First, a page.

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RED. CEO. OMG. Three ways to embed safety thinking and achieve the outcomes you want.

Published: 2020


By Srinivasan Ramabhadran, Managing Director, Asia Pacific, DuPont Sustainable Solutions

Without a doubt, workplace safety is improving worldwide—lost-time injuries are decreasing as the concept of process safety management has transcended the chemical industry to reach mining, food production, utilities and others.

Governments have advanced safety regulations and enforcement while industry has made significant improvements in safety standards and operational discipline. Singapore, for example, has already set safety goals for 2028 and, if 2018 is any guide, may meet them well in advance. Australia has enacted corporate governance regulations that hold directors personally accountable for safety. And other countries are adopting various enforcement mechanisms to enhance safety requirements.

Even as the lost time injury rates have fallen and improvements in overall safety performance is evident, spikes in fatalities and major releases continue to occur.


What’s more, today’s environment is further complicated by new challenges:


  • Long, fragile supply chains are vulnerable to major incidents. These disruptions, which test just-in- time concepts, can have significant business impact.
  • The accelerated pace of change and the dizzying increase in new technologies add risk if goals are not clear and there is no feedback loop for responding to issues.
  • Demographic changes for some industries, such as retirement rates as high as 40% of experienced workers in the next three to five years, can reduce capability to run and maintain safe operations.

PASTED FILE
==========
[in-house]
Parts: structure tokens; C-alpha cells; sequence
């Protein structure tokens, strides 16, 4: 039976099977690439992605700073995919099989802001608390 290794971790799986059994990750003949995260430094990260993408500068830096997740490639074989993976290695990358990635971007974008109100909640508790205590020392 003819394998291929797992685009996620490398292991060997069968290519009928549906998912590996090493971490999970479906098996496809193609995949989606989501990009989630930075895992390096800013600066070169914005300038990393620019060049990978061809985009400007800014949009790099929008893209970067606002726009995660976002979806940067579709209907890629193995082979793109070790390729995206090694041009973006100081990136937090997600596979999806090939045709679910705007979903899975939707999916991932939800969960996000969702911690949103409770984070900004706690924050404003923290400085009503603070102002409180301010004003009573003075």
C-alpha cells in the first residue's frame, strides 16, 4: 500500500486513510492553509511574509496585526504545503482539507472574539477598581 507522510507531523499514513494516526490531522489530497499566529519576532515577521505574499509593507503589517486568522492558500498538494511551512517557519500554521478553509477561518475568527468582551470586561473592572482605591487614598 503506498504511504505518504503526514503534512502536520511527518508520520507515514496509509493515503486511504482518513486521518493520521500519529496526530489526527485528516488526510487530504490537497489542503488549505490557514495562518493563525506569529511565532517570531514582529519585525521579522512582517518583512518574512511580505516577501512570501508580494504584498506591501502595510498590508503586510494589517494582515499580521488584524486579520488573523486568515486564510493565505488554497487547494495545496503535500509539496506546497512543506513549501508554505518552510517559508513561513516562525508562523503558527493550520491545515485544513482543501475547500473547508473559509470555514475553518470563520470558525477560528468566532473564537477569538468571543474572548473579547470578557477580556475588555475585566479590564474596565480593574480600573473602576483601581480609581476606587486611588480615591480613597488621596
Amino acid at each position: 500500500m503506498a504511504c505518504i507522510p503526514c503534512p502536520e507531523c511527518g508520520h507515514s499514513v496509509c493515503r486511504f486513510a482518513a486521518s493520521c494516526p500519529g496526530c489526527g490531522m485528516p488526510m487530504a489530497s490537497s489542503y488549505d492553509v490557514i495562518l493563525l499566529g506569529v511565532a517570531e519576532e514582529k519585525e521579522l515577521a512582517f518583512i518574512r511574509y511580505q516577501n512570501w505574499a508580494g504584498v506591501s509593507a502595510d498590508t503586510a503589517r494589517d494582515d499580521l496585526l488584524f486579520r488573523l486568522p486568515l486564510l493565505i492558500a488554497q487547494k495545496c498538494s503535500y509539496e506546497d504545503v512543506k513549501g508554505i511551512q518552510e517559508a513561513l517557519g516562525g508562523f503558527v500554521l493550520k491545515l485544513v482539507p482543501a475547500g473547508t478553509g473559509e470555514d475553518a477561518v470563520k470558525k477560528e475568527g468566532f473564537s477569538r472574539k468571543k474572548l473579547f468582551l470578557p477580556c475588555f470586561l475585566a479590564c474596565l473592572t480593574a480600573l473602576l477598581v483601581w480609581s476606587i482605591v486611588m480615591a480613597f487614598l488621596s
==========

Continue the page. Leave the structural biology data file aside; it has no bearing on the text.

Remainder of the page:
• According to a recent Marsh report, 43% of incidents can be attributed to mechanical or asset integrity, which could be linked to aging assets.
  • Communities are far less tolerant of incidents and toxic releases.


The current state of safety: RED.

At International Process Safety Conference (INPSC) 2020, we shared three easy-to-recall acronyms for assessing, driving and reaping the rewards of organization-wide risk management. The current state can be described as RED.


  • Risk awareness: Lack of alignment and knowledge of top risks remains rampant in organizations globally. Technical studies and risk assessments abound, but results and recommendations are rarely internalized by leadership and the workforce.

  • Engagement: People do have an intellectual awareness of risks—no one intends an incident. But we need to move beyond simply participating in activities led by technical personnel so that the whole workforce internalizes risks and focuses on outcomes. This requires a big shift in culture, capability and mindset. Instead of a safety mindset, which looks backward and sees that performance has improved, organizations require a risk mindset—one that considers where you want to go and how to get there.